A French faience planter or bough pot modeled as a flower basket. The top has five openings for small bouquets of flowers or flower branches. It also has four smaller openings for single flowers. The upturned handles are in the form of branches with leaf terminals painted in a beautiful combination of turquoise, green and yellow. The top is painted a pale yellow.
Made in Lille, France at the beginning of the 19th century, circa 1820, and marked underneath with the fleur-de-lis, the emblem of the city of Lille. What makes this bough pot so wonderful is its delicacy and femininity.
European floral arrangements of the 18th century and early 19th centuries were dominated by French taste. Cultural and social life centered in the intimate rooms of Parisian townhouses. Arrangements of flowers therefore, were comparatively small, to be in scale with their setting. The more delicate coloring and lighter visual weight of these arrangements can be attributed in part to feminine taste. Interest in nature made floral arrangements an important part of a decorative scheme. The idea that flower decorations could be planned and designed in such a way as to heighten the quality of a room came to be widely accepted.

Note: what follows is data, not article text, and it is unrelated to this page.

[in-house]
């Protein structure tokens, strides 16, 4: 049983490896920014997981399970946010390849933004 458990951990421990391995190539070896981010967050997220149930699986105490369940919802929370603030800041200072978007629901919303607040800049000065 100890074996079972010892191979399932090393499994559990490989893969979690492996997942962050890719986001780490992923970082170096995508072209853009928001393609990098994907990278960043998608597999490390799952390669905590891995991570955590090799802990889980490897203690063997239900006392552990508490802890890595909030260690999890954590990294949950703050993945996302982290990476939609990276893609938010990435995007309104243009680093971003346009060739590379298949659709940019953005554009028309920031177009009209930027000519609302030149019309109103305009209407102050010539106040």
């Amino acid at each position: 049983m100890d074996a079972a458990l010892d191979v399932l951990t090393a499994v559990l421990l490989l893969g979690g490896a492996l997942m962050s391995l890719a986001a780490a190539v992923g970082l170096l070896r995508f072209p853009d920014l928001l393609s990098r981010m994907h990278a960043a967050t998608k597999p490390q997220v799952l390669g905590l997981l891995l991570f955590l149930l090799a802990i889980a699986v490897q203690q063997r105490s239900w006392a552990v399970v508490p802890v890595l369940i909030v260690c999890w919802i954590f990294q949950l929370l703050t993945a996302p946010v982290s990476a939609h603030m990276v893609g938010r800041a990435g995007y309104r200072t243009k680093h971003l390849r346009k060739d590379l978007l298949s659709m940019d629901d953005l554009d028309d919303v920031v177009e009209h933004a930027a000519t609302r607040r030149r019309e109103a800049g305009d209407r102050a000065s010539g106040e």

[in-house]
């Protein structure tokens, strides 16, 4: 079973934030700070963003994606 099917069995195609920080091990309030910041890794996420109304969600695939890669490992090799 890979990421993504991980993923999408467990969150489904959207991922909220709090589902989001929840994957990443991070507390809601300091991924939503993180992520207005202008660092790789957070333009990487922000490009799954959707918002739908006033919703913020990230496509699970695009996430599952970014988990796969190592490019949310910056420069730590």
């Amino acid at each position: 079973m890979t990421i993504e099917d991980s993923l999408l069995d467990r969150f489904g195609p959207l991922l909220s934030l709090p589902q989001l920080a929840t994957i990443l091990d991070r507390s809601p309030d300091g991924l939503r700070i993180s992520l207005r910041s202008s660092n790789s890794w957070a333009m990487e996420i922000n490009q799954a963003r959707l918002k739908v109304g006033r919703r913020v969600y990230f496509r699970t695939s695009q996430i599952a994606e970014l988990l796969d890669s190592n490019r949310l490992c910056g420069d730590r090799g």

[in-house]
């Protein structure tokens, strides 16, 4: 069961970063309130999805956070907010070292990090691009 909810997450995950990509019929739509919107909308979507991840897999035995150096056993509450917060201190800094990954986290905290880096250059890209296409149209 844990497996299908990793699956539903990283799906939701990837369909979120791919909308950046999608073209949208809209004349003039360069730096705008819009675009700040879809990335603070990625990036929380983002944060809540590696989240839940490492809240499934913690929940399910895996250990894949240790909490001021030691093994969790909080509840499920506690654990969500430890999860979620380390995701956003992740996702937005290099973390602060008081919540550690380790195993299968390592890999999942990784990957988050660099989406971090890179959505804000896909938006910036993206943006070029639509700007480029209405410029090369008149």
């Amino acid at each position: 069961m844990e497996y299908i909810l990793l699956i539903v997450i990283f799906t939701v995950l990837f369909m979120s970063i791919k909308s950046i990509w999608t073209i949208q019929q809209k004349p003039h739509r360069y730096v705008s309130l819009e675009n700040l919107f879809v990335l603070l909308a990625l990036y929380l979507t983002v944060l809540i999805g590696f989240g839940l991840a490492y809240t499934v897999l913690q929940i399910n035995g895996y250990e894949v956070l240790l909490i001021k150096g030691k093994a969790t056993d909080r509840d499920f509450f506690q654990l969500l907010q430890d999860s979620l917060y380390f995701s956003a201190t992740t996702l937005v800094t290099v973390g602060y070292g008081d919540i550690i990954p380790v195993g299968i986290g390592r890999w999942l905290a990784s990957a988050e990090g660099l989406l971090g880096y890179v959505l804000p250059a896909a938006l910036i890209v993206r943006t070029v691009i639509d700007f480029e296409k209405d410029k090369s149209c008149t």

Faience is a type of earthenware of high quality, which is made to look like Chinese porcelain with its opaque white glaze. This glaze was for the first time developed in the 9th century in Baghdad and was introduced in Europe through Spain and Italy. In France this type of earthenware is called Faience. In the Netherlands it is called Delft blue or Delft. In the U.K. it is called English Delftware.
H 5 in. x W 9.75 in. x D 7 in.
Good. Expert invisible restoration to the green stock handles and the rims of the cover.
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